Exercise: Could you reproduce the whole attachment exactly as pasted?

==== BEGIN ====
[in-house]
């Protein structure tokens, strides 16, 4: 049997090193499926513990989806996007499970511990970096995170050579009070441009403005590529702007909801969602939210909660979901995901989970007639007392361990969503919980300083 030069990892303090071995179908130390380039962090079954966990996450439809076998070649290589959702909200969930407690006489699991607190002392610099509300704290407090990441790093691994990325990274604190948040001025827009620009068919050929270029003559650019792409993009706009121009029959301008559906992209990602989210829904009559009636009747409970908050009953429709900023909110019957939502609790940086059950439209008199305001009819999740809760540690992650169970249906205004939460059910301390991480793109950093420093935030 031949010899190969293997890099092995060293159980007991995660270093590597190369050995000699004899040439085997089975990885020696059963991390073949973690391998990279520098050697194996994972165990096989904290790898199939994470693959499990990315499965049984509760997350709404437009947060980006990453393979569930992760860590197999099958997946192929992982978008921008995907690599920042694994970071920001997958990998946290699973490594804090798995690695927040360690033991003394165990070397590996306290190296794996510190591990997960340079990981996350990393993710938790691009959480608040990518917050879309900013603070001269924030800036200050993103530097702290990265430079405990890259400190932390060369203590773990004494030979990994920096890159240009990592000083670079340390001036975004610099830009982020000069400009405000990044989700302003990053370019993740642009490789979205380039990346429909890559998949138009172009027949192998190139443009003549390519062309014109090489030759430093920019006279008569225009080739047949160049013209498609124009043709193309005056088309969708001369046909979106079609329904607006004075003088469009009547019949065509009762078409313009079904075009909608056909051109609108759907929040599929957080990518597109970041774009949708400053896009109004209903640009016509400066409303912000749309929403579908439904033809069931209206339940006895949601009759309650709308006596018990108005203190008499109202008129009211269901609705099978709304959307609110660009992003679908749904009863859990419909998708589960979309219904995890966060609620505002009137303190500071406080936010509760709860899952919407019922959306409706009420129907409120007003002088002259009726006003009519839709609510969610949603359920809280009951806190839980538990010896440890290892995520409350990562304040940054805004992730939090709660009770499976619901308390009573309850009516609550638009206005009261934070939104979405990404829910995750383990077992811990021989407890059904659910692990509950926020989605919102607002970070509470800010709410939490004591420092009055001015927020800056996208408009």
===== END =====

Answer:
[in-house]
């Protein structure tokens, strides 16, 4: 049997090193499926513990989806996007499970511990970096995170050579009070441009403005590529702007909801969602939210909660979901995901989970007639007392361990969503919980300083 030069990892303090071995179908130390380039962090079954966990996450439809076998070649290589959702909200969930407690006489699991607190002392610099509300704290407090990441790093691994990325990274604190948040001025827009620009068919050929270029003559650019792409993009706009121009029959301008559906992209990602989210829904009559009636009747409970908050009953429709900023909110019957939502609790940086059950439209008199305001009819999740809760540690992650169970249906205004939460059910301390991480793109950093420093935030 031949010899190969293997890099092995060293159980007991995660270093590597190369050995000699004899040439085997089975990885020696059963991390073949973690391998990279520098050697194996994972165990096989904290790898199939994470693959499990990315499965049984509760997350709404437009947060980006990453393979569930992760860590197999099958997946192929992982978008921008995907690599920042694994970071920001997958990998946290699973490594804090798995690695927040360690033991003394165990070397590996306290190296794996510190591990997960340079990981996350990393993710938790691009959480608040990518917050879309900013603070001269924030800036200050993103530097702290990265430079405990890259400190932390060369203590773990004494030979990994920096890159240009990592000083670079340390001036975004610099830009982020000069400009405000990044989700302003990053370019993740642009490789979205380039990346429909890559998949138009172009027949192998190139443009003549390519062309014109090489030759430093920019006279008569225009080739047949160049013209498609124009043709193309005056088309969708001369046909979106079609329904607006004075003088469009009547019949065509009762078409313009079904075009909608056909051109609108759907929040599929957080990518597109970041774009949708400053896009109004209903640009016509400066409303912000749309929403579908439904033809069931209206339940006895949601009759309650709308006596018990108005203190008499109202008129009211269901609705099978709304959307609110660009992003679908749904009863859990419909998708589960979309219904995890966060609620505002009137303190500071406080936010509760709860899952919407019922959306409706009420129907409120007003002088002259009726006003009519839709609510969610949603359920809280009951806190839980538990010896440890290892995520409350990562304040940054805004992730939090709660009770499976619901308390009573309850009516609550638009206005009261934070939104979405990404829910995750383990077992811990021989407890059904659910692990509950926020989605919102607002970070509470800010709410939490004591420092009055001015927020800056996208408009």